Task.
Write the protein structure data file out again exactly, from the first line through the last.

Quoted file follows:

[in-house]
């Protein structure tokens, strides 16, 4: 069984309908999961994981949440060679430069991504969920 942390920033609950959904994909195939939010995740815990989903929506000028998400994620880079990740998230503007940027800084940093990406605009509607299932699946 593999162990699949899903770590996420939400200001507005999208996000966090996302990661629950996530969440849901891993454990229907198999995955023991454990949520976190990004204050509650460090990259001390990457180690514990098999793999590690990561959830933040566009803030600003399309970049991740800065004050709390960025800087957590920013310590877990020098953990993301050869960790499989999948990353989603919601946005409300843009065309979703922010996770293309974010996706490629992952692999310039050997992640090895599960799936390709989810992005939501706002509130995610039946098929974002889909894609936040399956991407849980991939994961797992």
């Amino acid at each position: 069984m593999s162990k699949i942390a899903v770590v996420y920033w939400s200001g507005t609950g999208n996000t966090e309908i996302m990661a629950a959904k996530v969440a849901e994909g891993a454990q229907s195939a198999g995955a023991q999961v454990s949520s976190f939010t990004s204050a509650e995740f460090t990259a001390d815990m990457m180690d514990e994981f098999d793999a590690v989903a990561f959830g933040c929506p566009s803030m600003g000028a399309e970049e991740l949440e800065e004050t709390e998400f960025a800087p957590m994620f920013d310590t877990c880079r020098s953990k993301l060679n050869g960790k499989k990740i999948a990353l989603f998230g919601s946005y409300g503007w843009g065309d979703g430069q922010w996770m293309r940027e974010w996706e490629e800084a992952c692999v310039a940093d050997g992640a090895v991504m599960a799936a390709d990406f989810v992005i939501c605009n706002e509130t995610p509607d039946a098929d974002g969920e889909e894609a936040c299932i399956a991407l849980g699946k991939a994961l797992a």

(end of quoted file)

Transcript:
[in-house]
């Protein structure tokens, strides 16, 4: 069984309908999961994981949440060679430069991504969920 942390920033609950959904994909195939939010995740815990989903929506000028998400994620880079990740998230503007940027800084940093990406605009509607299932699946 593999162990699949899903770590996420939400200001507005999208996000966090996302990661629950996530969440849901891993454990229907198999995955023991454990949520976190990004204050509650460090990259001390990457180690514990098999793999590690990561959830933040566009803030600003399309970049991740800065004050709390960025800087957590920013310590877990020098953990993301050869960790499989999948990353989603919601946005409300843009065309979703922010996770293309974010996706490629992952692999310039050997992640090895599960799936390709989810992005939501706002509130995610039946098929974002889909894609936040399956991407849980991939994961797992």
């Amino acid at each position: 069984m593999s162990k699949i942390a899903v770590v996420y920033w939400s200001g507005t609950g999208n996000t966090e309908i996302m990661a629950a959904k996530v969440a849901e994909g891993a454990q229907s195939a198999g995955a023991q999961v454990s949520s976190f939010t990004s204050a509650e995740f460090t990259a001390d815990m990457m180690d514990e994981f098999d793999a590690v989903a990561f959830g933040c929506p566009s803030m600003g000028a399309e970049e991740l949440e800065e004050t709390e998400f960025a800087p957590m994620f920013d310590t877990c880079r020098s953990k993301l060679n050869g960790k499989k990740i999948a990353l989603f998230g919601s946005y409300g503007w843009g065309d979703g430069q922010w996770m293309r940027e974010w996706e490629e800084a992952c692999v310039a940093d050997g992640a090895v991504m599960a799936a390709d990406f989810v992005i939501c605009n706002e509130t995610p509607d039946a098929d974002g969920e889909e894609a936040c299932i399956a991407l849980g699946k991939a994961l797992a």